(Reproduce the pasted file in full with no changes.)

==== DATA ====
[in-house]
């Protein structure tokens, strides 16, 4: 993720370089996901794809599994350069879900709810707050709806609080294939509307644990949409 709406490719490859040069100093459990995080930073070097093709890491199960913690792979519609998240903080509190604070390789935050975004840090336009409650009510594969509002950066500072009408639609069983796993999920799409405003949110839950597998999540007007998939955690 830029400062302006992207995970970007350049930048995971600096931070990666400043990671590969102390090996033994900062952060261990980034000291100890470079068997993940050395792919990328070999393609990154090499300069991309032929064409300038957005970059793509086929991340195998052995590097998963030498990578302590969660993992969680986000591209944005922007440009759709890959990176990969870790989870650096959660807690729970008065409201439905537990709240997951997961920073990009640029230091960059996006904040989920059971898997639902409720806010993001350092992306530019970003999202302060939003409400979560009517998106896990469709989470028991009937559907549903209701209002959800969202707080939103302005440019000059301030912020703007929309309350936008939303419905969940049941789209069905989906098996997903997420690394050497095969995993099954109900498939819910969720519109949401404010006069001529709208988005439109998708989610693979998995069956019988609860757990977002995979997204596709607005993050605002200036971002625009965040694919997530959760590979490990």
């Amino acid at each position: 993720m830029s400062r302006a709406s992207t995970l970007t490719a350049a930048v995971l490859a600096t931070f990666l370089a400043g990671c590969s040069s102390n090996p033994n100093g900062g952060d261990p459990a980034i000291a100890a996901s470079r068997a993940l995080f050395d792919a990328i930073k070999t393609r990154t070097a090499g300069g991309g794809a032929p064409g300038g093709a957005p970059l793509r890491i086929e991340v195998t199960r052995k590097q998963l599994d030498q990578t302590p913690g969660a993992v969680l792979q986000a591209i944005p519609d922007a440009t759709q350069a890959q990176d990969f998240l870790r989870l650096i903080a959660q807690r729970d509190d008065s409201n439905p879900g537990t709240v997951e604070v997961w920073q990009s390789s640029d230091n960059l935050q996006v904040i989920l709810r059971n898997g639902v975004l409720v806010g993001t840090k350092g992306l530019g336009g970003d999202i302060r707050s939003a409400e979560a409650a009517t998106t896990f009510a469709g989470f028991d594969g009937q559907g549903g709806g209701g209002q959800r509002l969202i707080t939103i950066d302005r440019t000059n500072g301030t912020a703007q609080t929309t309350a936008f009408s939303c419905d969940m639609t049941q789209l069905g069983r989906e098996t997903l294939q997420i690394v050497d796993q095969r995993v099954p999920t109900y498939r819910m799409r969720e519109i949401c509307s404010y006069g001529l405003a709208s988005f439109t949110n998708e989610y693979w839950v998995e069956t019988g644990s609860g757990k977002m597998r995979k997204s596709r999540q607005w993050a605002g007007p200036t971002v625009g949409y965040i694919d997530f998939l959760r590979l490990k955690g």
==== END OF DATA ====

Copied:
[in-house]
């Protein structure tokens, strides 16, 4: 993720370089996901794809599994350069879900709810707050709806609080294939509307644990949409 709406490719490859040069100093459990995080930073070097093709890491199960913690792979519609998240903080509190604070390789935050975004840090336009409650009510594969509002950066500072009408639609069983796993999920799409405003949110839950597998999540007007998939955690 830029400062302006992207995970970007350049930048995971600096931070990666400043990671590969102390090996033994900062952060261990980034000291100890470079068997993940050395792919990328070999393609990154090499300069991309032929064409300038957005970059793509086929991340195998052995590097998963030498990578302590969660993992969680986000591209944005922007440009759709890959990176990969870790989870650096959660807690729970008065409201439905537990709240997951997961920073990009640029230091960059996006904040989920059971898997639902409720806010993001350092992306530019970003999202302060939003409400979560009517998106896990469709989470028991009937559907549903209701209002959800969202707080939103302005440019000059301030912020703007929309309350936008939303419905969940049941789209069905989906098996997903997420690394050497095969995993099954109900498939819910969720519109949401404010006069001529709208988005439109998708989610693979998995069956019988609860757990977002995979997204596709607005993050605002200036971002625009965040694919997530959760590979490990």
């Amino acid at each position: 993720m830029s400062r302006a709406s992207t995970l970007t490719a350049a930048v995971l490859a600096t931070f990666l370089a400043g990671c590969s040069s102390n090996p033994n100093g900062g952060d261990p459990a980034i000291a100890a996901s470079r068997a993940l995080f050395d792919a990328i930073k070999t393609r990154t070097a090499g300069g991309g794809a032929p064409g300038g093709a957005p970059l793509r890491i086929e991340v195998t199960r052995k590097q998963l599994d030498q990578t302590p913690g969660a993992v969680l792979q986000a591209i944005p519609d922007a440009t759709q350069a890959q990176d990969f998240l870790r989870l650096i903080a959660q807690r729970d509190d008065s409201n439905p879900g537990t709240v997951e604070v997961w920073q990009s390789s640029d230091n960059l935050q996006v904040i989920l709810r059971n898997g639902v975004l409720v806010g993001t840090k350092g992306l530019g336009g970003d999202i302060r707050s939003a409400e979560a409650a009517t998106t896990f009510a469709g989470f028991d594969g009937q559907g549903g709806g209701g209002q959800r509002l969202i707080t939103i950066d302005r440019t000059n500072g301030t912020a703007q609080t929309t309350a936008f009408s939303c419905d969940m639609t049941q789209l069905g069983r989906e098996t997903l294939q997420i690394v050497d796993q095969r995993v099954p999920t109900y498939r819910m799409r969720e519109i949401c509307s404010y006069g001529l405003a709208s988005f439109t949110n998708e989610y693979w839950v998995e069956t019988g644990s609860g757990k977002m597998r995979k997204s596709r999540q607005w993050a605002g007007p200036t971002v625009g949409y965040i694919d997530f998939l959760r590979l490990k955690g």